Meet Teppo Raisanen, visiting researcher (from Finland) at Stanford. He works in the Persuasive Technology Lab at the Center for Study of Language and Information. As part of his work, he is writing and implementing tools (mashups) on Wikipedia to help users better comprehend what they read. One of the tools he showed me was a double-click word translator. You could double click on any word in Wikipedia and it would translate it into the language you had set. Teppo’s motivation was to enable non-English-as-first-language readers to use Wikipedia, get translation when they need it, while not breaking their “flow” as they are working to comprehend the given material. Teppo was interested in talking to me as he thought there might be a cross-over with his ideas around comprehension and my ideas about how technology features trigger sensemaking about the technology. I was excited about his work as it raised issues of how people come to understand:
  1. Knowledge management tool features and capabilities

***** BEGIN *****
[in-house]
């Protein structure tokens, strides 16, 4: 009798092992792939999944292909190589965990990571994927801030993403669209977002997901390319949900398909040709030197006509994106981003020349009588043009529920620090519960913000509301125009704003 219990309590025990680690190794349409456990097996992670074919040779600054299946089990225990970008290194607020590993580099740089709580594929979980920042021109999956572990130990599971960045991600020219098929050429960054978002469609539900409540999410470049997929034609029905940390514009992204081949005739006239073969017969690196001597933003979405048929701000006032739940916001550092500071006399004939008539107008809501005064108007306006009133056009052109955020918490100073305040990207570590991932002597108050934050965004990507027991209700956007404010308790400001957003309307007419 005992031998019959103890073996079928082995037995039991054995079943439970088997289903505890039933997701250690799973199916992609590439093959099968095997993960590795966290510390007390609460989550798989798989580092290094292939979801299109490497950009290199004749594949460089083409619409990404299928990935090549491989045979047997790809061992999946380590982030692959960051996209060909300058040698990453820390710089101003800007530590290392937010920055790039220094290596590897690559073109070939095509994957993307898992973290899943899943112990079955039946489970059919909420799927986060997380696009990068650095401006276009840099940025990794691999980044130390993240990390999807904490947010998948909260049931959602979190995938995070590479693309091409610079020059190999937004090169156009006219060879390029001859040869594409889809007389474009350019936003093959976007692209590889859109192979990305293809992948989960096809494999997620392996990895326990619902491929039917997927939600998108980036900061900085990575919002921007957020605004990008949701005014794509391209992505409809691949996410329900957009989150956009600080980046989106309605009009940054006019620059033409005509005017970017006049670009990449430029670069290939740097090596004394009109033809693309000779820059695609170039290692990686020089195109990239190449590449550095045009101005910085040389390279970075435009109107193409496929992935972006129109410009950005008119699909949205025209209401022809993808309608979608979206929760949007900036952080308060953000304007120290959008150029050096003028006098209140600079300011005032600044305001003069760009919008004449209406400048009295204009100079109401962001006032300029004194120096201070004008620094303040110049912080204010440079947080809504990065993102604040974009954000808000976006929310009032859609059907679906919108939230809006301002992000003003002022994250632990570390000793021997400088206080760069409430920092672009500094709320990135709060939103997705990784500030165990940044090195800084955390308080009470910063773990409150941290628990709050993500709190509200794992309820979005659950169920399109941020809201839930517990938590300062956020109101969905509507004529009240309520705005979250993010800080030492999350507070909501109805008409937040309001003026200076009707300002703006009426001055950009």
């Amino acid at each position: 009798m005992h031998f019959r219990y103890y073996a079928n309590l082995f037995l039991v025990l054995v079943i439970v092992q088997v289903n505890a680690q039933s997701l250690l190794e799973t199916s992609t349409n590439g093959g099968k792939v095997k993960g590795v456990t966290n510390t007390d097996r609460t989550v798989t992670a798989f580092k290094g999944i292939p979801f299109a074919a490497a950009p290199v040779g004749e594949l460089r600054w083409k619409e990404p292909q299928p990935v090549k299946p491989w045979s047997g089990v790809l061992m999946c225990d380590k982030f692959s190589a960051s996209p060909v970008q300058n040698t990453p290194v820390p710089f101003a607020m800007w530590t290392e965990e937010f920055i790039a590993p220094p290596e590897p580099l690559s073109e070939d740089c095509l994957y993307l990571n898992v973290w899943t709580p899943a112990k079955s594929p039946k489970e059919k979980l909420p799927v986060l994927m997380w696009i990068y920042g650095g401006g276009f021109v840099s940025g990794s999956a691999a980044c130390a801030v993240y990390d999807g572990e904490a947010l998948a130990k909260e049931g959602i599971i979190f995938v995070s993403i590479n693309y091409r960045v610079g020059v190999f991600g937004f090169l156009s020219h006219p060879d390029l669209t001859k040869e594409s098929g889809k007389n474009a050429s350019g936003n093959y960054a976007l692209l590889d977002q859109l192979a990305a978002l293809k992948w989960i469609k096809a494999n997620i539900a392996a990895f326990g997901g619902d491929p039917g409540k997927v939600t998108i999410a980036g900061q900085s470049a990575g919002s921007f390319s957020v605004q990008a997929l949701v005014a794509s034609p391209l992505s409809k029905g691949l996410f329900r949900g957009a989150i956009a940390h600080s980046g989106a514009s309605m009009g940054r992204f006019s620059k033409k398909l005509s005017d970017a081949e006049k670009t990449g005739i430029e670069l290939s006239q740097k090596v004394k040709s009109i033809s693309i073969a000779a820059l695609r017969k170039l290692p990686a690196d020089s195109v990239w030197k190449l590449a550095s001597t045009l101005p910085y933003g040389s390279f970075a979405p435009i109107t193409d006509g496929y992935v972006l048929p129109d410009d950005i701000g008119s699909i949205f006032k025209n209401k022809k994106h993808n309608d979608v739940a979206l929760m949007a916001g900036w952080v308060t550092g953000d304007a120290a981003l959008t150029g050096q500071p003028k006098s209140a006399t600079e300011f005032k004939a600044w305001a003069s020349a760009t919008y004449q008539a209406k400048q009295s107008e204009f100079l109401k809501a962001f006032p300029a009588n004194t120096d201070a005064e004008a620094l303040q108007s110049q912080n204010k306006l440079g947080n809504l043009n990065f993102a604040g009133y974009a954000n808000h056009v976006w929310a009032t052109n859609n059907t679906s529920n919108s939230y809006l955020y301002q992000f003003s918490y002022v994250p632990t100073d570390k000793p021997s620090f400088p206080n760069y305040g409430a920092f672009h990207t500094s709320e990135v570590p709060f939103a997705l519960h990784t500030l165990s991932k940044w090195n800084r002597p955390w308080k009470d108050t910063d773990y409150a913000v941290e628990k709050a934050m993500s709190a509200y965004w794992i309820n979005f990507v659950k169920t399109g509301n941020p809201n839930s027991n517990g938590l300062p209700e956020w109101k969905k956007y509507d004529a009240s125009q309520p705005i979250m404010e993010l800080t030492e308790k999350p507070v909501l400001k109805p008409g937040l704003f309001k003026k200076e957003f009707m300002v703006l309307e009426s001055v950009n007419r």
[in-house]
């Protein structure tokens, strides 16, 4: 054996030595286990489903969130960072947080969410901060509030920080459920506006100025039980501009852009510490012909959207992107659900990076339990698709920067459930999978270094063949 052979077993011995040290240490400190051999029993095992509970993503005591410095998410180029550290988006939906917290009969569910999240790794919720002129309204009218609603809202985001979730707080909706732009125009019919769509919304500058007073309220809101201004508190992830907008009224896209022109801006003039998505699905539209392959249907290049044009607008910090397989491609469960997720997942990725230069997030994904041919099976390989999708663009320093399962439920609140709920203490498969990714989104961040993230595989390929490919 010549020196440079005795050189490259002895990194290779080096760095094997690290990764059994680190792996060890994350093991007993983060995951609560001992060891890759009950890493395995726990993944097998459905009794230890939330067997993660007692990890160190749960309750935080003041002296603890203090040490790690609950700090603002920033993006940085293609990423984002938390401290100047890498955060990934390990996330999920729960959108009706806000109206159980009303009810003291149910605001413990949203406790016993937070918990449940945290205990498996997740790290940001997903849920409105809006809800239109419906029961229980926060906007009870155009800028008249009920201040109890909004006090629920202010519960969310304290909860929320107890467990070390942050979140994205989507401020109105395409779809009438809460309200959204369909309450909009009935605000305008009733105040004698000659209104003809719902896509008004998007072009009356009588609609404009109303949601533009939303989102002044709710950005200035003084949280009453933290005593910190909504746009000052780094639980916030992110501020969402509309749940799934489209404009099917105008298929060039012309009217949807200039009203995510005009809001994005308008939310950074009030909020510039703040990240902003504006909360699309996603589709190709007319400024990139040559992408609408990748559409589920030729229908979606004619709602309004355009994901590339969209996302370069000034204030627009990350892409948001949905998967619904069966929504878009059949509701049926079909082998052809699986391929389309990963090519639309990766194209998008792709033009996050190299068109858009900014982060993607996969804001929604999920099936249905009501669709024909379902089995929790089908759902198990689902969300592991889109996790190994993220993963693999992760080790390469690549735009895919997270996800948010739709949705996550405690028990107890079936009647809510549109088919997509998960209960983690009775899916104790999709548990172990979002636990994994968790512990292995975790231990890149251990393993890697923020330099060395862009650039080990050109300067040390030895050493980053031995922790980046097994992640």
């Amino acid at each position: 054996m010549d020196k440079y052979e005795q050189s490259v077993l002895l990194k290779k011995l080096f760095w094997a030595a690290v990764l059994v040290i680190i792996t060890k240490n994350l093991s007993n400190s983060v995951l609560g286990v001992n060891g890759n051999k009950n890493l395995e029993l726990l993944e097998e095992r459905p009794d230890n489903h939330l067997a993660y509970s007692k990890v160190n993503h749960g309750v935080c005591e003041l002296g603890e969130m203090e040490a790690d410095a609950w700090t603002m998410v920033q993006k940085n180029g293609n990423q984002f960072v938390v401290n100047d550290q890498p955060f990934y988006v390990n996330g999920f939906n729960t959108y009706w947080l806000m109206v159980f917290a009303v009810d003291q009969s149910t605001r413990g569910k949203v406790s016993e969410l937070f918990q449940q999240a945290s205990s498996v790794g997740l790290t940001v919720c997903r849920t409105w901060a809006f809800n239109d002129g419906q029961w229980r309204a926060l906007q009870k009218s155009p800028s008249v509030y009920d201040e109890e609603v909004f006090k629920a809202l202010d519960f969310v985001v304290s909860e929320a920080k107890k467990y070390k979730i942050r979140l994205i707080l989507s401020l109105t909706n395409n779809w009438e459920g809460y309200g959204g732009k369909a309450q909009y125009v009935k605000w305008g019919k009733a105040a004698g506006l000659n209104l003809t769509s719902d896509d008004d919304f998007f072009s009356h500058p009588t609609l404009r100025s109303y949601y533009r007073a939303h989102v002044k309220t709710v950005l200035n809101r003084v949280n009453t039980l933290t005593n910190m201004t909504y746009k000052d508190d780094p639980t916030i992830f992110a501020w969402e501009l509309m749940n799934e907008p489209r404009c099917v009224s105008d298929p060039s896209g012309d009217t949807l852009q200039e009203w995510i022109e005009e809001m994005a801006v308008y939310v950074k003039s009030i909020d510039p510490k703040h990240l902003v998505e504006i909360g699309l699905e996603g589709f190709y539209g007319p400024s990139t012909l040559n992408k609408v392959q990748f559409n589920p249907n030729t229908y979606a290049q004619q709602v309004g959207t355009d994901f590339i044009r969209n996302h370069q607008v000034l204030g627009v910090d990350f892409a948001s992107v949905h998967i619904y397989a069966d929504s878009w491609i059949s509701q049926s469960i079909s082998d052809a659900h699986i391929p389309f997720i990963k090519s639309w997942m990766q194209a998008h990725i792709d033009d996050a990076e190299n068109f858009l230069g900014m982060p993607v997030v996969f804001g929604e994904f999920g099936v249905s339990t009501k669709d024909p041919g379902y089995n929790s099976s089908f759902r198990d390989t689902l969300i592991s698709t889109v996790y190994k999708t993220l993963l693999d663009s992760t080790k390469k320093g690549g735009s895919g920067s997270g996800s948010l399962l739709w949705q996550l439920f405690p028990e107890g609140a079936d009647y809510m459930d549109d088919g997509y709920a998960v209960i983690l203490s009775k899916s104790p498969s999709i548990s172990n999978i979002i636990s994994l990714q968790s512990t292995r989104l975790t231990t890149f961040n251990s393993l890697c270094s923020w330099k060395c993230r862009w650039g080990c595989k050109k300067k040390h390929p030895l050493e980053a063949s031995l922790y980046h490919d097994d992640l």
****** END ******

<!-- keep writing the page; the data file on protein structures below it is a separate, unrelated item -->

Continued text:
2. How the tool can be used in a given context
  3. The focal knowledge the tool and context were designed to support
As is often discussed in this blog, technologies alone do not have effects. Effects come from the combined/intertwined aspects of the technology, the organization, and related processes. What occurred to me as I talked to Teppo about implementing his tool was the staging: there are actually at least three stages of comprehension needed if we want technology tools for knowledge management to work. The three stages noted above are an excellent starting point as you plan implementation of knowledge tools, collaboration tools, or other workplace technologies. My concern, however, is that it is a rare setting where all three types of comprehension are considered. Yet without attention to all three it is unlikely that great value will result from a knowledge management tool implementation. Not impossible – especially when the need is so great that the users will put in extra effort – but much less likely. Examples would be appreciated of success stories. Have you been involved in a knowledge management tool implementation where time/effort was made to clarify/discover the features of the tools, how those features might intertwine with the given organizational setting, and then how the tool/setting combination helped with comprehending the specific focal knowledge? Speaking of mashups – create your own Dilbert cartoon punchlines